The introduction of compulsory service has rather changed the situation

The parish of Burghfield was keeping track of local men serving in the war.

THE WAR

The Roll of Honour

A list kept by the Rector, of those Burghfield men who since the beginning of the war have laid down their lives for their country and the just cause of the Allies, hangs near the reading-desk in the Church.

The full Roll, including those who have offered and been accepted for immediate or deferred service, is kept up to date by Mr. Willink so far as possible, and hangs in the Church Porch. The introduction of compulsory service has rather changed the situation: but he will be glad to receive names of men not already on the Roll but actually serving, together with the exact title of their ship or unit, also notice of any honours or promotions, wounds or deaths.

The list of wounded is growing long. Happily most cases are light. But it should be known by everybody that any disabled man is entitled to free training, if necessary or possible in some trade, and to be helped in finding employment. Information can be obtained at any Post Office. In cases of delay or difficulty in this matter, or in regard to Pensions or Allowances, applications should be made to the Berkshire War Pensions Committee through Mr. or Mrs Willink, who are on the Reading Rural Sub Committee.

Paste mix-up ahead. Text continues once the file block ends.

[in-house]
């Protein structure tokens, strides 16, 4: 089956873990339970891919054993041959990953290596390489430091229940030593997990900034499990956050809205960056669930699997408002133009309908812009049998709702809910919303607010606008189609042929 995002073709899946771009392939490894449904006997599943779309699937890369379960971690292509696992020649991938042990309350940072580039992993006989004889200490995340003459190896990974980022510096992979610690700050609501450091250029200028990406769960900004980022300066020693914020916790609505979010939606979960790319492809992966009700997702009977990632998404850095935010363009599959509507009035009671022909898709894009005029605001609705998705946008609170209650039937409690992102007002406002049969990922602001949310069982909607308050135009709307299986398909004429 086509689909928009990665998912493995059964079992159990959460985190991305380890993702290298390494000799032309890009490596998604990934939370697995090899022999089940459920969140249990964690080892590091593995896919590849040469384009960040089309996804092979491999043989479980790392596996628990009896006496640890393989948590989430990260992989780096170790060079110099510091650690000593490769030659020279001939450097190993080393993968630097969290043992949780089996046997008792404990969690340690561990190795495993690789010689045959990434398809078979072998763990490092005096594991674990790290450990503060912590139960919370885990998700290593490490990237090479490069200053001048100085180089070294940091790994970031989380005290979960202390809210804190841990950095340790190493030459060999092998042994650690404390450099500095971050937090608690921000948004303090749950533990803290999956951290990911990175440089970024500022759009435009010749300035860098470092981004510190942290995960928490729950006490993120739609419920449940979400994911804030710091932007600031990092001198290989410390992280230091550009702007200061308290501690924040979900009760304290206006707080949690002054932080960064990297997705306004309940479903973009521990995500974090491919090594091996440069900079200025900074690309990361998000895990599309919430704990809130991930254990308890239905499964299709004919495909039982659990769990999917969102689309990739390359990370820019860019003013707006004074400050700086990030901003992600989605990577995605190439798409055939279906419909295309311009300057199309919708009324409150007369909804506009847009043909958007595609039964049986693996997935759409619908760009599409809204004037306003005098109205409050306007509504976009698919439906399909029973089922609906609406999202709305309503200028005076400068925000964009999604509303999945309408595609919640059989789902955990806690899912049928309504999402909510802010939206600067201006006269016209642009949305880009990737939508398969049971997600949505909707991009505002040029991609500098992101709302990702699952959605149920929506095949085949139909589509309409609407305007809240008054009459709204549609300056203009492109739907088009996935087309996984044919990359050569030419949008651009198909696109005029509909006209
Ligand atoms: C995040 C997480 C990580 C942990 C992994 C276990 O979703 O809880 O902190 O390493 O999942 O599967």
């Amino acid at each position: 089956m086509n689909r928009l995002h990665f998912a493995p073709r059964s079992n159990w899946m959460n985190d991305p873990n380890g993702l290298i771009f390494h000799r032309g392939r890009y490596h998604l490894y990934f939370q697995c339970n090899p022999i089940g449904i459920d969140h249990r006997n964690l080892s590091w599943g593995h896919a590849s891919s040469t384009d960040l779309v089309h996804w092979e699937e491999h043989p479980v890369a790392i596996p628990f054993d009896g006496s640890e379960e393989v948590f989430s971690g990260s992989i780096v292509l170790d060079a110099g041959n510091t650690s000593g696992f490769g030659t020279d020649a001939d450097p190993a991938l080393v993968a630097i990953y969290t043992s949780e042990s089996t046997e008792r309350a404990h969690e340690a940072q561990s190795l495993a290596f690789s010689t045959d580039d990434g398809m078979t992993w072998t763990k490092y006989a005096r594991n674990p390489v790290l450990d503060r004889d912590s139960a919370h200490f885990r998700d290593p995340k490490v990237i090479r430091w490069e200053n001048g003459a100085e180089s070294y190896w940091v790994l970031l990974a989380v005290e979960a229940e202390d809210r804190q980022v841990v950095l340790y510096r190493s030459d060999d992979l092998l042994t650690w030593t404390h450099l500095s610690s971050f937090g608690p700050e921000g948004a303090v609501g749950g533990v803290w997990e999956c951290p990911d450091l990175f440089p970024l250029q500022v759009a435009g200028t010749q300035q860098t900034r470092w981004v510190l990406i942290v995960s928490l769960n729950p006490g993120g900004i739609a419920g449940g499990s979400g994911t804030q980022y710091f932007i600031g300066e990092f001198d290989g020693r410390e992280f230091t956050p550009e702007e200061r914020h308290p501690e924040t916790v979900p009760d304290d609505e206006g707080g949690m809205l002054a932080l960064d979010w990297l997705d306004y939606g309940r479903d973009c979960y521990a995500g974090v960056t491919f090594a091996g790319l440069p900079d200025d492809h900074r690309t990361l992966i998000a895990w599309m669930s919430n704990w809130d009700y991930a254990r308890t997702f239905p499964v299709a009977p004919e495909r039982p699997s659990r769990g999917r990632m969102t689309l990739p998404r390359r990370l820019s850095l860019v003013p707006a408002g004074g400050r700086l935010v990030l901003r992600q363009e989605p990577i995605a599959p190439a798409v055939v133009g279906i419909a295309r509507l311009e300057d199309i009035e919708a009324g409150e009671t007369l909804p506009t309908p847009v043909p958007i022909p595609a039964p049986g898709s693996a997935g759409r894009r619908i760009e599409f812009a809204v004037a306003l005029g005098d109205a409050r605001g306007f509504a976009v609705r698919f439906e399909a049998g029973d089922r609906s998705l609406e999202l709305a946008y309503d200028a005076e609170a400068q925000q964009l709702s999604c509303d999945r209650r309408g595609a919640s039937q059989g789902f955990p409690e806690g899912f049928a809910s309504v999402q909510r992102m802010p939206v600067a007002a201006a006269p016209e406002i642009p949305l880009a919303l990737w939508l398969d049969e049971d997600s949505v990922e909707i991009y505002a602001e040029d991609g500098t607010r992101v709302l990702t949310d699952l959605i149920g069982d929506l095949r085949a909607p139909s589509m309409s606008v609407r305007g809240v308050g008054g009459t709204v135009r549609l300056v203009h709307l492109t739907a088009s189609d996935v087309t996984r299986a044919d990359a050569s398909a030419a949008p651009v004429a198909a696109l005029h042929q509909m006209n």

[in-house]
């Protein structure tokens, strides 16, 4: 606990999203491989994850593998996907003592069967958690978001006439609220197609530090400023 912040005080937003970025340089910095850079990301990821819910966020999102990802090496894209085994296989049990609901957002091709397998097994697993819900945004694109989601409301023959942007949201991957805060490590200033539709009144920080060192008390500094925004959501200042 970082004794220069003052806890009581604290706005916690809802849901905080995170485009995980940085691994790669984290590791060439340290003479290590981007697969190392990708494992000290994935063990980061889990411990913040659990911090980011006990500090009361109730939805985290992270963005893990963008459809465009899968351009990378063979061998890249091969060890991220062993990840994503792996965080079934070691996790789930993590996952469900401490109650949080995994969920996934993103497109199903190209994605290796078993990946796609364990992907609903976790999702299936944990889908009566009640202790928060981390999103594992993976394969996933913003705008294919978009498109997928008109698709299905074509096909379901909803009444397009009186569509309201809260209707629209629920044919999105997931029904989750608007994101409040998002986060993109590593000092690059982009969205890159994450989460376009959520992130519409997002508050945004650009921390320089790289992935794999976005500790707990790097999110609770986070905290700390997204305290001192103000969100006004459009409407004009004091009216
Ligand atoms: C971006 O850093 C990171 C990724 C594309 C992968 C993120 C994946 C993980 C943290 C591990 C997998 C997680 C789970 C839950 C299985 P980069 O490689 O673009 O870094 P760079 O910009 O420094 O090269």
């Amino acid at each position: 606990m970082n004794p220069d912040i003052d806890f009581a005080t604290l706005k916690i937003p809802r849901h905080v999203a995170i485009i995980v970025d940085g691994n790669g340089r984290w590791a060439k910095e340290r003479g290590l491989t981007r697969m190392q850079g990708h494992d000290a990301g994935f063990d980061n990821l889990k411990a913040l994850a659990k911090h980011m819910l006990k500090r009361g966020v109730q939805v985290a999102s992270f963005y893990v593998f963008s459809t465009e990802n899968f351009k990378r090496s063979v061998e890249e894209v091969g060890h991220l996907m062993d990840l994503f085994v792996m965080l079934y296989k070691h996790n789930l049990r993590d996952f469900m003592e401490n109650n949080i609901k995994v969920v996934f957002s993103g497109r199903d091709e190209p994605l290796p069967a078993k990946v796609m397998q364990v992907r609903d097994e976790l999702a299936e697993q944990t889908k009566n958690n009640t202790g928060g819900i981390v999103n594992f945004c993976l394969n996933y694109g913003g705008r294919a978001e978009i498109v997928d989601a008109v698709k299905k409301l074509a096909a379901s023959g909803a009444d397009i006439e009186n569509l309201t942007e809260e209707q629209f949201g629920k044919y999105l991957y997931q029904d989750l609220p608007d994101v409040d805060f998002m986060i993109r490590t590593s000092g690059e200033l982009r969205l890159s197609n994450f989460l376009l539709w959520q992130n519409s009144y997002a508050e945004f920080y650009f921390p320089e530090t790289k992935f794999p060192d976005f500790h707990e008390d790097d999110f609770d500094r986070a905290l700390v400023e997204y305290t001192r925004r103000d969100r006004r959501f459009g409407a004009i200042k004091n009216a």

Honours

Colonel Sir Wyndham Murray, of Culverlands, formerly C.B whose distinguished services in past times are well known, has been made K.C.B. He has acted as King’s Messenger during the War, and has repeatedly visited the front. He and Lady Murray have also received certain Japanese decorations.

Captain G. O. W. Willink was mentioned in Despatches in May, and has just been awarded the Military Cross for distinguished conduct in August. He has commanded “A” Coy in the 2/4 R. Berks Regt. Since he went out in July 1916, and has seen service in many parts of the line in France and Flanders.

Burghfield parish magazine, October 1917 (D/EX725/4)

“The most wonderful thing in the whole story of the war is the marvellous heroism of our men”

Worshippers in Maidenhead were stirred by thoughts of the heroism of the men at the front.

EXTRACTS FROM A WAR ANNIVERSARY SERMON, AUGUST 5TH, 1917.

Perhaps the most wonderful thing in the whole story of the war is the marvellous heroism of our men. We were inclined to think that courage and the power of facing death for high ends belonged only to the past, that our age was too soft to risk life or maiming for an ideal. But it has turned out that the heroism and self-sacrifice of our men has been more wonderful than anything in the world’s history. The stories of Greek, Roman, Spartan bravery, have nothing to match it. Indeed, the conditions were wholly different. It is one thing to face death for a few hours in a brief battle or even series of battles, it is quite another to live for weeks and months while death in its most tremendous form is being rained incessantly upon you, and not a moment’s lull can be secured. So civilization, far from weakening man’s moral and physical fibre, has strengthened it, has given him a more masterly self-control, has made him capable of acts of courage and sacrifice which were not thought possible.